JEL: C31 D82 G24 G32
    Date: 2015–11–20
  7. By: Hyonok KIM; YASUDA Yukihiro
    Abstract: We empirically investigate the effects of accounting information quality, as measured by accruals quality, on the use of government guaranteed loans, which we regard as a form of transaction lending. We find that higher accruals quality is associated with higher use rates of government guaranteed loans, but not associated with use rates of nonguaranteed (i.e., regular) loans, which we consider to constitute relationship lending within the Japanese context. We also find that higher accruals quality is not related to the interest rate for guaranteed loans, but is associated with a lower interest rate for nonguaranteed loans. These results indicate that the relevant accounting information is effectively used in the screening processes for small and medium-sized enterprises (SMEs), but that the effectiveness varies depending on the particular lending technology employed.
    Date: 2015–12
  8. By: Chang-Tai Hsieh
    Abstract: Growth, investment and trade are the outcomes of the processes by which people with ideas start firms. But where does the productive capacity of firms come from? What are the barriers that prevent resources to flow to the firms with the greatest potential? Why is it that not all people that possess entrepreneurial talent choose to start firms? This paper reviews the micro forces that matter for aggregate productivity growth focusing on six issues: costs to reallocating labour and capital, the influence of firm ownership and political connections, informality, the allocation of talent across the economy, barriers to internal trade and the working of housing markets. It concludes that the forces are complex but matter tremendously for macro productivity and addressing them requires a wide combination of policies.<P>Le rôle des politiques publiques pour la croissance de la productivité<BR>La croissance, l’investissement et le commerce découlent de processus par lesquels les personnes qui ont des idées créent des entreprises. Mais d’où vient la capacité productive des entreprises? Quels sont les obstacles qui empêchent la circulation des ressources vers les entreprises ayant le plus grand potentiel? Comment se fait-il que toutes les personnes qui ont un talent d’entrepreneur ne choisissent pas de créer des entreprises? Ce document examine les facteurs microéconomiques qui influencent la croissance de la productivité agrégée en se concentrant principalement sur six d’entre eux : les coûts de la réaffectation du travail et du capital, l’influence de la propriété de l’entreprise et des relations politiques, l’informalité, la répartition des talents à travers l’économie, les obstacles au commerce intérieur et le fonctionnement des marchés du logement. La conclusion est que ces facteurs sont complexes mais ont un effet considérable sur la productivité au niveau macroéconomique et leur traitement exige l’application d’un large éventail de politiques publiques.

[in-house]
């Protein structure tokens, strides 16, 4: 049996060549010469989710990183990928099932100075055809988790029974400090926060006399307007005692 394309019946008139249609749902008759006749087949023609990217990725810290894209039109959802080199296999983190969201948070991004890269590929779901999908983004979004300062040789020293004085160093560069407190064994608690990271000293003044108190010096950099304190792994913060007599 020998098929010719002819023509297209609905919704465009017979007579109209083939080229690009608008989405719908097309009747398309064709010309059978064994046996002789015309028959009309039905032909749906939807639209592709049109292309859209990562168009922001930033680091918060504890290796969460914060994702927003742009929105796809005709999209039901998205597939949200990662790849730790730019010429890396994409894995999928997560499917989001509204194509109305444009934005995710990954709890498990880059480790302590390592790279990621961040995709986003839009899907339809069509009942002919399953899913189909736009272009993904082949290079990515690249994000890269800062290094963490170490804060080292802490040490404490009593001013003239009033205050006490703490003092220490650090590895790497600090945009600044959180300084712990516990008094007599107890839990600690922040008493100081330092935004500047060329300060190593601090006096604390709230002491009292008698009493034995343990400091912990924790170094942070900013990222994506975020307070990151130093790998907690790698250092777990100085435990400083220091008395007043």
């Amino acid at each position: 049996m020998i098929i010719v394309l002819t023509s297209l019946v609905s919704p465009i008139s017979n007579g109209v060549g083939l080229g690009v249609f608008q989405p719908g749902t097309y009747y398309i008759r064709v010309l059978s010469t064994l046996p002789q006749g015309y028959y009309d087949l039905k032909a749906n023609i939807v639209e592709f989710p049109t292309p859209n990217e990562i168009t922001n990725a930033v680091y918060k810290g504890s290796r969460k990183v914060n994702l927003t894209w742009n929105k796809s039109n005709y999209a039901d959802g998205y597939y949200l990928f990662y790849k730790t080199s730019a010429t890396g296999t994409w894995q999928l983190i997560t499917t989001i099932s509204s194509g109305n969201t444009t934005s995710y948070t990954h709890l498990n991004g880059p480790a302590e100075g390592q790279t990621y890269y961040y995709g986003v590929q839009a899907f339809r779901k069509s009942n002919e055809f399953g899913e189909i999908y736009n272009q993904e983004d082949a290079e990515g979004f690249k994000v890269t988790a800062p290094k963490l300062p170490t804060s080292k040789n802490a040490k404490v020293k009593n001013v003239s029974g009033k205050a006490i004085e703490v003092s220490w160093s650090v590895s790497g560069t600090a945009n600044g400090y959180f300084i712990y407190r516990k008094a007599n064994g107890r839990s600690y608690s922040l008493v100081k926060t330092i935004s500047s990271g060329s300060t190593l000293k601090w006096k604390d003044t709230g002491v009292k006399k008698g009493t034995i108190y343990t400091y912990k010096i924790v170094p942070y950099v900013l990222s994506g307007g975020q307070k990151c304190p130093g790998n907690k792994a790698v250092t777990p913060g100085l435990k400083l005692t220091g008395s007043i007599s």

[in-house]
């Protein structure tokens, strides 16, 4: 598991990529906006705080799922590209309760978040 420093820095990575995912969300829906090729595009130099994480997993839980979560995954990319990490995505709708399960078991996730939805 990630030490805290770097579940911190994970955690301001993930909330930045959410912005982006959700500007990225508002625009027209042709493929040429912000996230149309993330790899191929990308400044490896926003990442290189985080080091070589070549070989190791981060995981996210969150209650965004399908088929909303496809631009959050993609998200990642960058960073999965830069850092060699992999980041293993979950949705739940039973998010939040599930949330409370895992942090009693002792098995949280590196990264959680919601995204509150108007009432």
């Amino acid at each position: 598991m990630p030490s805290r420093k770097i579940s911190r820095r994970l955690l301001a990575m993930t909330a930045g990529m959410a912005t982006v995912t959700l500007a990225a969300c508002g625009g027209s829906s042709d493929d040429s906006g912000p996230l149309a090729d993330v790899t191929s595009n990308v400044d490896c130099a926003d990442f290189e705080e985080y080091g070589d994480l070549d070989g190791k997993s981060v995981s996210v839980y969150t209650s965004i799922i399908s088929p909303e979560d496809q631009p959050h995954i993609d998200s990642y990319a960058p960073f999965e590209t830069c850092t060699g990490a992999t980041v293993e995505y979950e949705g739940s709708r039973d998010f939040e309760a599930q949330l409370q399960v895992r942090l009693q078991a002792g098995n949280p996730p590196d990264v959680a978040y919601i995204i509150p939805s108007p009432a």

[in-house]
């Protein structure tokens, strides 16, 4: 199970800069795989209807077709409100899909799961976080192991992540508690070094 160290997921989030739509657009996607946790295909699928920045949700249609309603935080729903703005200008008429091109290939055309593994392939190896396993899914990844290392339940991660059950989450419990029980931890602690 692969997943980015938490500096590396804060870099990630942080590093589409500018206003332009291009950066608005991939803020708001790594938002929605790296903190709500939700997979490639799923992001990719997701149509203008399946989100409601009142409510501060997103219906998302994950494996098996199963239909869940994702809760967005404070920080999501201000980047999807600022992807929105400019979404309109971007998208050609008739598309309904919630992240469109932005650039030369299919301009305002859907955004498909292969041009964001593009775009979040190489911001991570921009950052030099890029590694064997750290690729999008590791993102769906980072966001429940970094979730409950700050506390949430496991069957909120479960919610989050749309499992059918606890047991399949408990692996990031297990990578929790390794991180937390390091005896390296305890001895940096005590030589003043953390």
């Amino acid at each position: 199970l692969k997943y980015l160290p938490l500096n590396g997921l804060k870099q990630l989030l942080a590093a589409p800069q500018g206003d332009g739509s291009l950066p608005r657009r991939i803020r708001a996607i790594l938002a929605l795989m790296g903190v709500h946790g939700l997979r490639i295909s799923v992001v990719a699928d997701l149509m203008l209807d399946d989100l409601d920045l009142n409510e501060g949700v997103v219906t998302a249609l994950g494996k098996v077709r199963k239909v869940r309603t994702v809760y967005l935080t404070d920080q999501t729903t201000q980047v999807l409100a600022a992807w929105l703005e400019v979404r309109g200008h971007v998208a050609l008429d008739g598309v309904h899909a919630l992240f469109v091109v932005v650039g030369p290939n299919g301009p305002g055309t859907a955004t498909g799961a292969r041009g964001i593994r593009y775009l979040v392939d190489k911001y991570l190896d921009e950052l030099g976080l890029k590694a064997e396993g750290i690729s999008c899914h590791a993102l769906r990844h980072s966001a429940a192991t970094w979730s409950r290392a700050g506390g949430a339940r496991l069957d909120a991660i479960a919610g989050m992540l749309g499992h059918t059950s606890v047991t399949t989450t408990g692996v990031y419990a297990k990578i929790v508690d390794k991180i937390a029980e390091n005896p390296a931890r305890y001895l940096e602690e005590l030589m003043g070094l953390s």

Keywords: productivity, institutions, growth, institutions, productivité, croissance
    JEL: O4 O43 O47
    Date: 2015–12–14